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Will the Canadian government acknowledge the genocide against Indigenous peoples?

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Photo: Pedlann/Wikimedia

Tomorrow, June 3, the National Inquiry into Missing and Murdered Indigenous Women and Girls (MMIWG) will release its final report titled Reclaiming Power and Place.

CBC News has obtained a copy of it and reports that it will conclude that the estimated 4,000 Indigenous women who have been murdered or disappeared in this country in recent decades are victims of a "Canadian genocide" driven by "state actions and inactions rooted in colonialism and colonial ideologies."

This is likely to spur commentary in mainstream media about the veracity of that conclusion, but if we were to apply the United Nations definition of genocide, it should be undeniable that the Canadian state has committed genocide against Indigenous peoples.

The UN definition says that "any of the following acts" constitute genocide:

"Killing members of the group"

An estimated 6,000 Indigenous children died at residential schools. The number is likely even higher given the federal government stopped counting fatalities in 1920 after the chief medical officer at Indian Affairs noted that children were dying at an alarming rate. That same year, it became mandatory for every Indigenous child to attend a residential school.

"Causing serious bodily or mental harm to members of the group"

It has also been documented that 1,300 Indigenous children at residential schools were used as medical test subjects (including the testing of tuberculosis vaccines), tens of thousands of Indigenous children suffered sexual abuse, and that most were malnourished while others had nutrition experiments conducted on them.

"Deliberately inflicting on the group conditions of life calculated to bring about its physical destruction in whole or in part"

Federal government documents have noted that the life expectancy for Indigenous people in Canada is 15 years shorter than the general population, infant mortality rates are two to three times higher, and the incidence of diabetes is four times higher. The suicide rate among Indigenous youth is about five to six times higher than for non-Indigenous youth in this country. As many as 72,000 Indigenous people do not have access to clean drinking water in this country.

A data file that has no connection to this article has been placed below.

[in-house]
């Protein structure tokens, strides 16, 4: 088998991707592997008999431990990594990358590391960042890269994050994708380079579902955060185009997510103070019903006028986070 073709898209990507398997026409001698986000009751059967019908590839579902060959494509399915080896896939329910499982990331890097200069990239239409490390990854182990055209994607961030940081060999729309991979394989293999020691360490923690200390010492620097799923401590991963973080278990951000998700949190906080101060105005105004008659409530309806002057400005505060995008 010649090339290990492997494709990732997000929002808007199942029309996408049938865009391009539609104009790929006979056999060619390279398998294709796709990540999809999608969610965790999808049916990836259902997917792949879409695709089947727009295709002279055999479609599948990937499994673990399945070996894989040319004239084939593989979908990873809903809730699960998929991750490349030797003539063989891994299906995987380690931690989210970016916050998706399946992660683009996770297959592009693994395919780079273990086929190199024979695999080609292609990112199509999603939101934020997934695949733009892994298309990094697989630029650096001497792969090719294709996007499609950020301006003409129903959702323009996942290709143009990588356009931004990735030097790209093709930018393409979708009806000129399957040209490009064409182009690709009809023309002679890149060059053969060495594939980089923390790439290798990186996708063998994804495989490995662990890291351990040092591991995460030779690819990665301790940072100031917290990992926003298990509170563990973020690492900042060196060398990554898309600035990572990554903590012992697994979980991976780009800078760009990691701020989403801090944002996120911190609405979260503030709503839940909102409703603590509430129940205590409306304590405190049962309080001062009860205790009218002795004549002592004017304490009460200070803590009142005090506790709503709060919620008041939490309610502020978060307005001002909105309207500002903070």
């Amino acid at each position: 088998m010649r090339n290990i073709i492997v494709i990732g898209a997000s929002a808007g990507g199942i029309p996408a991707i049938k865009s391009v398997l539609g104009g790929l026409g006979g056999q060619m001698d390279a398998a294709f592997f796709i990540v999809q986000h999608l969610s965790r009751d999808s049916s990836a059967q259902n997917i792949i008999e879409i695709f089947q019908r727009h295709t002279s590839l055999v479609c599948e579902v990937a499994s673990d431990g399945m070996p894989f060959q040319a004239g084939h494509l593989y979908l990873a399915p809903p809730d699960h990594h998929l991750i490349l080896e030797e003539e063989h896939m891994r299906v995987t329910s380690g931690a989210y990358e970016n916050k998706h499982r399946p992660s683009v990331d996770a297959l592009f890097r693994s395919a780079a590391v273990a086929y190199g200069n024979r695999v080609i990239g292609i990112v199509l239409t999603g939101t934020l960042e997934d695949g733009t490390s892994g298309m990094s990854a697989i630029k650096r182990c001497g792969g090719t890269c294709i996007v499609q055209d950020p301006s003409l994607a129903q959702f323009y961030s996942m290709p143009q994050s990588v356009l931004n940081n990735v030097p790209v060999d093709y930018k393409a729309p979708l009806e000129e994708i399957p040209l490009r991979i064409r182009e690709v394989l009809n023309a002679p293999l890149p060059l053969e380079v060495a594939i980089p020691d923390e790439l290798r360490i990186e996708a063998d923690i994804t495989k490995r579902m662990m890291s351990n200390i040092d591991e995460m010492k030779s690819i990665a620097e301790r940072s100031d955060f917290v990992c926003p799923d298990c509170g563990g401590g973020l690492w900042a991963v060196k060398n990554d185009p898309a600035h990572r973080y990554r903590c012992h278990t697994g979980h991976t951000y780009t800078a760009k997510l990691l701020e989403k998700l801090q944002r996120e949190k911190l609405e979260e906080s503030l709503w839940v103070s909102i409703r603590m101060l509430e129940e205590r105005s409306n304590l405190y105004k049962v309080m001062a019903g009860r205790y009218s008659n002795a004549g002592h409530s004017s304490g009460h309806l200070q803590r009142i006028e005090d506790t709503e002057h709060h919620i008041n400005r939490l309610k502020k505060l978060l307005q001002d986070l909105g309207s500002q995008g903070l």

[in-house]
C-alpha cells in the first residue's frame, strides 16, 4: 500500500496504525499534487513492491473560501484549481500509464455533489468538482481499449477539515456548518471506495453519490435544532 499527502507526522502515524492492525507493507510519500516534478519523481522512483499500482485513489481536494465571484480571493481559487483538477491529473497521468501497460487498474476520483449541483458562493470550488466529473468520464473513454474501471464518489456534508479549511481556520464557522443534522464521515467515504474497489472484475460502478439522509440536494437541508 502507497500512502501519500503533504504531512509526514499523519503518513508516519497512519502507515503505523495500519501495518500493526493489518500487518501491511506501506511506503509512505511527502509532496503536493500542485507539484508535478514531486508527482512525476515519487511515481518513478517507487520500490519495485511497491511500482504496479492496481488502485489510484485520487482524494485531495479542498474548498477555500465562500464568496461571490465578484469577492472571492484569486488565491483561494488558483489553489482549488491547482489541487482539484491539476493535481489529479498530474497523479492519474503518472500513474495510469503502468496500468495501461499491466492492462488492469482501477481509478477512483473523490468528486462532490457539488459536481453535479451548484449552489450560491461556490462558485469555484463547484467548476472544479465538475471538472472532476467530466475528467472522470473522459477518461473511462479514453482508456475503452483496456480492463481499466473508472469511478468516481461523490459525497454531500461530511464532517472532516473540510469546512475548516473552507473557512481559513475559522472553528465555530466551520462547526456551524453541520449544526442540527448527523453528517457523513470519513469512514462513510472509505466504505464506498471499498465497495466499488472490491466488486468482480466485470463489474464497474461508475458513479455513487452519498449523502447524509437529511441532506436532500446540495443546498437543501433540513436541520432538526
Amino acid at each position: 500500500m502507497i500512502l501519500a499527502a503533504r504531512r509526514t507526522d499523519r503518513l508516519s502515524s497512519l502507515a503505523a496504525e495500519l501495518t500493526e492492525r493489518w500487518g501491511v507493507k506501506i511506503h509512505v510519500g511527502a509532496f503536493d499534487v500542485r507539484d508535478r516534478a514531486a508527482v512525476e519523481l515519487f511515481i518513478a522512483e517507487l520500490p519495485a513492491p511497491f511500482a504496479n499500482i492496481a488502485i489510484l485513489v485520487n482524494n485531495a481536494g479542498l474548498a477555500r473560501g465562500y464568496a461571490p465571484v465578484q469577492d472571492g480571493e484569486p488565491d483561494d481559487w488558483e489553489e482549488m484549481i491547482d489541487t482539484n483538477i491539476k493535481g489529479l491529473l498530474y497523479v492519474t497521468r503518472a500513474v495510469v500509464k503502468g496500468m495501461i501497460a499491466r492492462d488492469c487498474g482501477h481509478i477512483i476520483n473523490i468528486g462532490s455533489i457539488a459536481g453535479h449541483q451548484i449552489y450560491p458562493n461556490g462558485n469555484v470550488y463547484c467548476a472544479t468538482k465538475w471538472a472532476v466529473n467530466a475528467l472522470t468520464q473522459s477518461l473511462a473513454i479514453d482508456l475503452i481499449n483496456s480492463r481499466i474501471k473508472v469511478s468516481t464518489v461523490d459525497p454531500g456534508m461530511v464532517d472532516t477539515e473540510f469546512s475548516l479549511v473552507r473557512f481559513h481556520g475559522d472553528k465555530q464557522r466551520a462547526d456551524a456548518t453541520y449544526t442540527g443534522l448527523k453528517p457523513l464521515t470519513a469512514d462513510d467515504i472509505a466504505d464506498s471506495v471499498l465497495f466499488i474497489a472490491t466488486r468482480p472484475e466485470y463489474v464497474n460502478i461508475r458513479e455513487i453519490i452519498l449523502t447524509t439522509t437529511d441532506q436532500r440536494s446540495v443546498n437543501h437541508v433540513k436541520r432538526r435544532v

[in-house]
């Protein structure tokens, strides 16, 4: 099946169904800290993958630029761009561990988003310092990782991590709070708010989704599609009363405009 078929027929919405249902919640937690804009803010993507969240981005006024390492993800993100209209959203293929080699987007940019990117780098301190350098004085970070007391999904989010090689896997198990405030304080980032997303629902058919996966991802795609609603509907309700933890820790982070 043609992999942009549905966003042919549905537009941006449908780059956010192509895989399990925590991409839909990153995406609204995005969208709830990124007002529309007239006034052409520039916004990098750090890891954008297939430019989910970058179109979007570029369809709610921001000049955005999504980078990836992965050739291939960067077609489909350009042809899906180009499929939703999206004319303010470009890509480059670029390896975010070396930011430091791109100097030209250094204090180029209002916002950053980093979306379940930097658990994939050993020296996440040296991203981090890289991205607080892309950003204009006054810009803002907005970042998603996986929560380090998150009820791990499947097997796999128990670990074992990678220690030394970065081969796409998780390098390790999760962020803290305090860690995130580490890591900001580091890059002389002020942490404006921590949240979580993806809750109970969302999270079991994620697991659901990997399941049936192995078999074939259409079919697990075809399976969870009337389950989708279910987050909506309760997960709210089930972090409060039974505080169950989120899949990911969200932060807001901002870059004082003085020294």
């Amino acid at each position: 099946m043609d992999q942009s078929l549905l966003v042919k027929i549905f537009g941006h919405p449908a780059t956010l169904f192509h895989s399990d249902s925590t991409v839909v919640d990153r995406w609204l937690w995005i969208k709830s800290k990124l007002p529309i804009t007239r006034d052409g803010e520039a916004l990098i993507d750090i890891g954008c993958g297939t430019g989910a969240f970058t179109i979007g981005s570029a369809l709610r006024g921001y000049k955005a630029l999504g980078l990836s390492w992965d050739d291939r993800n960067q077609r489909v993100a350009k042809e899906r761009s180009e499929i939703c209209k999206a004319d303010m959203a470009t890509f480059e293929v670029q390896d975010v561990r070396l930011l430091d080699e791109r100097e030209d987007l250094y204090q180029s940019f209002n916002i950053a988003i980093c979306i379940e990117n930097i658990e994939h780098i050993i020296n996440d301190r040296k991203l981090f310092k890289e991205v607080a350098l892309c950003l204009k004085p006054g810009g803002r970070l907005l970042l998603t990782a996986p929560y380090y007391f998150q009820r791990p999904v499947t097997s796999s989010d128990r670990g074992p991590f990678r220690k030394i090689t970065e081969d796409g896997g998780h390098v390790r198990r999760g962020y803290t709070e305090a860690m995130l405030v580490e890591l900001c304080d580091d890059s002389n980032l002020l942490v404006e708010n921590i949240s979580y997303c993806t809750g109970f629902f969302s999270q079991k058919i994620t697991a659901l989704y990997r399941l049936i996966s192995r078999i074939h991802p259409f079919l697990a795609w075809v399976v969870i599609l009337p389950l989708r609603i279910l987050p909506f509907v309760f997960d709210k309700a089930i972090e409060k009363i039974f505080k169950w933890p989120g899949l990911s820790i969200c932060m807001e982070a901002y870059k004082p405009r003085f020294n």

"Imposing measures intended to prevent births within the group"

In the 1970s, there were about 1,200 Indigenous women coerced into being sterilized, with almost half of the procedures at hospitals operated by the federal government. A class action lawsuit proposed in 2017 on behalf of 20 Indigenous women in Saskatchewan says the practice of forced sterilization has been happening since the 1930s.

"Forcibly transferring children of the group to another group"

An estimated 150,000 Indigenous children were taken from their families and forced to attend residential schools. The Sixties Scoop, which took place between the 1950s and the 1980s, also saw an estimated 20,000 Indigenous children taken from their families and fostered or adopted primarily by white families.

In the present day, an estimated 30,000 to 40,000 Indigenous children are in state care in this country. There are now more children in Canada's child-welfare system than there were at the height of residential schools.

Canadian genocide

There is a strong argument that all of these definitional terms for genocide have been met. That said, it should again be highlighted that the United Nations definition specifies "any of the following acts" constitute genocide.

The Truth and Reconciliation Commission, former prime minister Paul Martin, and former Supreme Court Chief Justice Beverley McLachlin have already stated Canada committed "cultural genocide" against Indigenous peoples. Will Prime Minister Justin Trudeau now acknowledge the MMIWG Commission's assertion of a "Canadian genocide"?

Will he then also acknowledge the autonomy of Indigenous nations, recognize and implement free, prior and informed consent (which would include not building the Trans Mountain tar sands pipeline on Secwepemc territory), and follow the steps identified by Indigenous peoples to address the ongoing colonial legacies of poverty, violence, and despair?

Brent Patterson is a political activist and writer.

Photo: Pedlann/Wikimedia

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